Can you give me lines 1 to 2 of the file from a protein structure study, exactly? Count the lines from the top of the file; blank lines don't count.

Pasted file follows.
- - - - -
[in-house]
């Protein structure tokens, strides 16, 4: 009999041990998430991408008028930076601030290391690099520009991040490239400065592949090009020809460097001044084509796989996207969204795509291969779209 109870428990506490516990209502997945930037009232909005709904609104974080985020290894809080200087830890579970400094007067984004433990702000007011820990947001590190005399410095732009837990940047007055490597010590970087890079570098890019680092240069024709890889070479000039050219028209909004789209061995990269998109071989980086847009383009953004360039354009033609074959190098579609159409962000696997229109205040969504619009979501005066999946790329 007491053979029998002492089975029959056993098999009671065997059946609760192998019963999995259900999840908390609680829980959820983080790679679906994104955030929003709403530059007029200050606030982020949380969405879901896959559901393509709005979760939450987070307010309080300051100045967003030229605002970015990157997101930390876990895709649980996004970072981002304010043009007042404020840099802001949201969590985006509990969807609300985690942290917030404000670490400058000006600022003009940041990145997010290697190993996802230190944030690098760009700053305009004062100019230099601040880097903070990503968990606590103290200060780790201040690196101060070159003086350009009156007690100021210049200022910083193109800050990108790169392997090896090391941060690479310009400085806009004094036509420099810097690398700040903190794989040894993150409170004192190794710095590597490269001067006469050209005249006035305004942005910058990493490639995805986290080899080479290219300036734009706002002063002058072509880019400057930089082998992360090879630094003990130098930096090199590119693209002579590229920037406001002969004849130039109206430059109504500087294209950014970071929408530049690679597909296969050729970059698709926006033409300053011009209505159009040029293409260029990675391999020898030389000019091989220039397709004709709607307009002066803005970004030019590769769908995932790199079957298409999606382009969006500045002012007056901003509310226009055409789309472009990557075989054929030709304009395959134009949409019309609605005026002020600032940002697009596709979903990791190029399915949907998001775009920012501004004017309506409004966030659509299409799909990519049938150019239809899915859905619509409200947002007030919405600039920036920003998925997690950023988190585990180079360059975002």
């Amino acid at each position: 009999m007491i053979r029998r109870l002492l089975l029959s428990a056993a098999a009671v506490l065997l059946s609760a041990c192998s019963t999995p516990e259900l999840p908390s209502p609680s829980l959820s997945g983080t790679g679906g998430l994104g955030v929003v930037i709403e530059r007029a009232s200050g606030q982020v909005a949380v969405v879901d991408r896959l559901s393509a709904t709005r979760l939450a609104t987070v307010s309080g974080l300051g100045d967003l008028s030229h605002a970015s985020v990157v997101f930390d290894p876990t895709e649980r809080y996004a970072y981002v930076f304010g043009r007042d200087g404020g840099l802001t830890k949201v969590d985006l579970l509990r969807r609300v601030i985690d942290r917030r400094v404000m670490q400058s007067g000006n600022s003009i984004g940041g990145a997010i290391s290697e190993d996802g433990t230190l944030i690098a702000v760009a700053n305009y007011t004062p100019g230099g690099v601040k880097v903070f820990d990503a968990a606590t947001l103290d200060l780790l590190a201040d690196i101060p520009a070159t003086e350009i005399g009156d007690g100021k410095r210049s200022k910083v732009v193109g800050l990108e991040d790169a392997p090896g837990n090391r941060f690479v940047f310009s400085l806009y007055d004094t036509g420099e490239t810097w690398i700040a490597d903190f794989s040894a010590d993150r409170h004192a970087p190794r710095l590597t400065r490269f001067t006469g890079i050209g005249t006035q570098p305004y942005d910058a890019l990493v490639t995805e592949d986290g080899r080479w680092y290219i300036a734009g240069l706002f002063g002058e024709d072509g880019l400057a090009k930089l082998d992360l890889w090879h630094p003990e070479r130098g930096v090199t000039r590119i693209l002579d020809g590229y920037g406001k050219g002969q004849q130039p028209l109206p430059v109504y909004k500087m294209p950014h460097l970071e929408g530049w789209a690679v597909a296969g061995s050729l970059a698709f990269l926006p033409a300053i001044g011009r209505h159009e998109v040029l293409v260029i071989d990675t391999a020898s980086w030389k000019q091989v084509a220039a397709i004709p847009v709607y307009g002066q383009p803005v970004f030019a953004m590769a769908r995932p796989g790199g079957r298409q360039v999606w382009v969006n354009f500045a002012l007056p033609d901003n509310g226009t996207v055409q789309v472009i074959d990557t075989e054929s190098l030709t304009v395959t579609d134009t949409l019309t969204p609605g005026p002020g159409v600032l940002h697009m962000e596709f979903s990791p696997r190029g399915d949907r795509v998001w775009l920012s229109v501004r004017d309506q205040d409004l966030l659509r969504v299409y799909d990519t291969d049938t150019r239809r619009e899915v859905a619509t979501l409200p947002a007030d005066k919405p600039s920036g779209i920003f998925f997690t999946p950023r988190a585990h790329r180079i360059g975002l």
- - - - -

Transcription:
[in-house]
């Protein structure tokens, strides 16, 4: 009999041990998430991408008028930076601030290391690099520009991040490239400065592949090009020809460097001044084509796989996207969204795509291969779209 109870428990506490516990209502997945930037009232909005709904609104974080985020290894809080200087830890579970400094007067984004433990702000007011820990947001590190005399410095732009837990940047007055490597010590970087890079570098890019680092240069024709890889070479000039050219028209909004789209061995990269998109071989980086847009383009953004360039354009033609074959190098579609159409962000696997229109205040969504619009979501005066999946790329 007491053979029998002492089975029959056993098999009671065997059946609760192998019963999995259900999840908390609680829980959820983080790679679906994104955030929003709403530059007029200050606030982020949380969405879901896959559901393509709005979760939450987070307010309080300051100045967003030229605002970015990157997101930390876990895709649980996004970072981002304010043009007042404020840099802001949201969590985006509990969807609300985690942290917030404000670490400058000006600022003009940041990145997010290697190993996802230190944030690098760009700053305009004062100019230099601040880097903070990503968990606590103290200060780790201040690196101060070159003086350009009156007690100021210049200022910083193109800050990108790169392997090896090391941060690479310009400085806009004094036509420099810097690398700040903190794989040894993150409170004192190794710095590597490269001067006469050209005249006035305004942005910058990493490639995805986290080899080479290219300036734009706002002063002058072509880019400057930089082998992360090879630094003990130098930096090199590119693209002579590229920037406001002969004849130039109206430059109504500087294209950014970071929408530049690679597909296969050729970059698709926006033409300053011009209505159009040029293409260029990675391999020898030389000019091989220039397709004709709607307009002066803005970004030019590769769908995932790199079957298409999606382009969006500045002012007056901003509310226009055409789309472009990557075989054929030709304009395959134009949409019309609605005026002020600032940002697009596709979903990791190029399915949907998001775009920012501004004017309506409004966030659509299409799909990519049938150019239809899915859905619509409200947002007030919405600039920036920003998925997690950023988190585990180079360059975002």